Three of the most contentious questions in American culture and politics — gay rights, gun control and terrorism — collided in a horrific way in an Orlando nightclub early Sunday.
It is not entirely clear what inspired Omar Mateen to commit the worst mass shooting in U.S. history, or what might have been done to stop it.
But it happened in a gay club, just two weeks shy of the first anniversary of the U.S. Supreme Court decision legalizing same-sex marriage, and on a weekend when cities across the country, including Washington, were holding gay pride festivals.
It was perpetrated during the holy month of Ramadan by an American-born man whose family originally came from Afghanistan. During the attack, he reportedly made a 911 call pledging allegiance to the Islamic State.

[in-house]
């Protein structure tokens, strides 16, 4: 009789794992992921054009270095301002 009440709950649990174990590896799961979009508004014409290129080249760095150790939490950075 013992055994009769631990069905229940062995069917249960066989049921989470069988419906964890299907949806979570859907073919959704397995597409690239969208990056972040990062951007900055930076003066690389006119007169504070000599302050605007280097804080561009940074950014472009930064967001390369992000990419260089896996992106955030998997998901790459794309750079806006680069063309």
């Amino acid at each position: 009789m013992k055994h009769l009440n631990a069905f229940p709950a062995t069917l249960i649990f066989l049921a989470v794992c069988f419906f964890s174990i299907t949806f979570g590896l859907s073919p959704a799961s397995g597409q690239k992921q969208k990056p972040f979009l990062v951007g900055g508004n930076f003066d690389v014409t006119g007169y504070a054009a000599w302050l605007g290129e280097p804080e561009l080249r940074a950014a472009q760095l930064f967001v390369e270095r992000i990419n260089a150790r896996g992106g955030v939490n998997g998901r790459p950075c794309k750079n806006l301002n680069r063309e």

He did it with a handgun and an AR-15 — the same semiautomatic rifle that was part of the arsenals used to kill 12 people in an Aurora, Colo., movie theater in 2012; 20 first-graders and six adults later that year in Newtown, Conn.; and 14 others at a holiday party in San Bernardino, Calif., last December.